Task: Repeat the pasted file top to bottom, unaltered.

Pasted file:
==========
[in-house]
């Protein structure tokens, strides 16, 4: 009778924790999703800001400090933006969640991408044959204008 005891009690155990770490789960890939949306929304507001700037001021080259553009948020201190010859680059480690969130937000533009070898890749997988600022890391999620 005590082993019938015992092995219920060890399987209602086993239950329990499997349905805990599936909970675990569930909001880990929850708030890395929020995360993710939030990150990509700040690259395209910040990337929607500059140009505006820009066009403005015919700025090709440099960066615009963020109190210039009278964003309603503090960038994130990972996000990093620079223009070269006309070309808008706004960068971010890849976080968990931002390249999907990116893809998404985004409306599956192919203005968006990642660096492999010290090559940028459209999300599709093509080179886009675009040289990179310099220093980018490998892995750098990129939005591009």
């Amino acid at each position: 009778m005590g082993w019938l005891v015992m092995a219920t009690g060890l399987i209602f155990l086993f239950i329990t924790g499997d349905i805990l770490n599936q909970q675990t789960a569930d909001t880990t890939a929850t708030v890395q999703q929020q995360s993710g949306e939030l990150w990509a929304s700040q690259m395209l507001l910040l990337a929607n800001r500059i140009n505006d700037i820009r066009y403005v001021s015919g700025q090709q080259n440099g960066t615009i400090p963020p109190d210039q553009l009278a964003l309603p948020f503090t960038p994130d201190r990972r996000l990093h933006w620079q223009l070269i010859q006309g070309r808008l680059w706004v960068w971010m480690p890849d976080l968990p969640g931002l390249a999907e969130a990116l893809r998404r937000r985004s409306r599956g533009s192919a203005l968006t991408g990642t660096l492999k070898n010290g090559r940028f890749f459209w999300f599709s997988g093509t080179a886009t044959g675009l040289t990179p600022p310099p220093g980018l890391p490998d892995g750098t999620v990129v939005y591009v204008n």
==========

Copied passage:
[in-house]
């Protein structure tokens, strides 16, 4: 009778924790999703800001400090933006969640991408044959204008 005891009690155990770490789960890939949306929304507001700037001021080259553009948020201190010859680059480690969130937000533009070898890749997988600022890391999620 005590082993019938015992092995219920060890399987209602086993239950329990499997349905805990599936909970675990569930909001880990929850708030890395929020995360993710939030990150990509700040690259395209910040990337929607500059140009505006820009066009403005015919700025090709440099960066615009963020109190210039009278964003309603503090960038994130990972996000990093620079223009070269006309070309808008706004960068971010890849976080968990931002390249999907990116893809998404985004409306599956192919203005968006990642660096492999010290090559940028459209999300599709093509080179886009675009040289990179310099220093980018490998892995750098990129939005591009």
């Amino acid at each position: 009778m005590g082993w019938l005891v015992m092995a219920t009690g060890l399987i209602f155990l086993f239950i329990t924790g499997d349905i805990l770490n599936q909970q675990t789960a569930d909001t880990t890939a929850t708030v890395q999703q929020q995360s993710g949306e939030l990150w990509a929304s700040q690259m395209l507001l910040l990337a929607n800001r500059i140009n505006d700037i820009r066009y403005v001021s015919g700025q090709q080259n440099g960066t615009i400090p963020p109190d210039q553009l009278a964003l309603p948020f503090t960038p994130d201190r990972r996000l990093h933006w620079q223009l070269i010859q006309g070309r808008l680059w706004v960068w971010m480690p890849d976080l968990p969640g931002l390249a999907e969130a990116l893809r998404r937000r985004s409306r599956g533009s192919a203005l968006t991408g990642t660096l492999k070898n010290g090559r940028f890749f459209w999300f599709s997988g093509t080179a886009t044959g675009l040289t990179p600022p310099p220093g980018l890391p490998d892995g750098t999620v990129v939005y591009v204008n």